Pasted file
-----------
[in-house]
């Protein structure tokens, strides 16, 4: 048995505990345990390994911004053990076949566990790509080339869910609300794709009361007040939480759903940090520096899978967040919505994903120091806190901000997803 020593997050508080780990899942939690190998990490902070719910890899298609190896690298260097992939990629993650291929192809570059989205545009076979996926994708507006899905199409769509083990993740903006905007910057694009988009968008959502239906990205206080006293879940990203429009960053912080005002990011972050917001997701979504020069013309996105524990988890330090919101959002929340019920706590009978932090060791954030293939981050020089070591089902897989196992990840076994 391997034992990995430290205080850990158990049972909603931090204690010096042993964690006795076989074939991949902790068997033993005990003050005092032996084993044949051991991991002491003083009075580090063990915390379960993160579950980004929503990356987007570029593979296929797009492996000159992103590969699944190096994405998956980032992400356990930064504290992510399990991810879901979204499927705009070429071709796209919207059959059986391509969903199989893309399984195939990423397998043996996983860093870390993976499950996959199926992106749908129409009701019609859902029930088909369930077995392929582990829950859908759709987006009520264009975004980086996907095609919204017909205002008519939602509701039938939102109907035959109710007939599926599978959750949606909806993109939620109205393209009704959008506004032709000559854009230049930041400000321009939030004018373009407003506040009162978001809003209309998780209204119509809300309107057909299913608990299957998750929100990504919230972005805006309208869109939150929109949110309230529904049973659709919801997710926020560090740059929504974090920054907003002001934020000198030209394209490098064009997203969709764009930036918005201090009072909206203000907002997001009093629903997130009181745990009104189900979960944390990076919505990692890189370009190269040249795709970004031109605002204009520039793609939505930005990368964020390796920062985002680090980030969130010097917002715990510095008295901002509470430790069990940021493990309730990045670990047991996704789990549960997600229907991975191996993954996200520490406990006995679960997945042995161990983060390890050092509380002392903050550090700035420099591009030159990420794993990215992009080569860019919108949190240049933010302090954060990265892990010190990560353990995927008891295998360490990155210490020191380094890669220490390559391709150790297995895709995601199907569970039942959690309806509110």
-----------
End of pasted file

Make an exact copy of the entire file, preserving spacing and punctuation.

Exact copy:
[in-house]
């Protein structure tokens, strides 16, 4: 048995505990345990390994911004053990076949566990790509080339869910609300794709009361007040939480759903940090520096899978967040919505994903120091806190901000997803 020593997050508080780990899942939690190998990490902070719910890899298609190896690298260097992939990629993650291929192809570059989205545009076979996926994708507006899905199409769509083990993740903006905007910057694009988009968008959502239906990205206080006293879940990203429009960053912080005002990011972050917001997701979504020069013309996105524990988890330090919101959002929340019920706590009978932090060791954030293939981050020089070591089902897989196992990840076994 391997034992990995430290205080850990158990049972909603931090204690010096042993964690006795076989074939991949902790068997033993005990003050005092032996084993044949051991991991002491003083009075580090063990915390379960993160579950980004929503990356987007570029593979296929797009492996000159992103590969699944190096994405998956980032992400356990930064504290992510399990991810879901979204499927705009070429071709796209919207059959059986391509969903199989893309399984195939990423397998043996996983860093870390993976499950996959199926992106749908129409009701019609859902029930088909369930077995392929582990829950859908759709987006009520264009975004980086996907095609919204017909205002008519939602509701039938939102109907035959109710007939599926599978959750949606909806993109939620109205393209009704959008506004032709000559854009230049930041400000321009939030004018373009407003506040009162978001809003209309998780209204119509809300309107057909299913608990299957998750929100990504919230972005805006309208869109939150929109949110309230529904049973659709919801997710926020560090740059929504974090920054907003002001934020000198030209394209490098064009997203969709764009930036918005201090009072909206203000907002997001009093629903997130009181745990009104189900979960944390990076919505990692890189370009190269040249795709970004031109605002204009520039793609939505930005990368964020390796920062985002680090980030969130010097917002715990510095008295901002509470430790069990940021493990309730990045670990047991996704789990549960997600229907991975191996993954996200520490406990006995679960997945042995161990983060390890050092509380002392903050550090700035420099591009030159990420794993990215992009080569860019919108949190240049933010302090954060990265892990010190990560353990995927008891295998360490990155210490020191380094890669220490390559391709150790297995895709995601199907569970039942959690309806509110």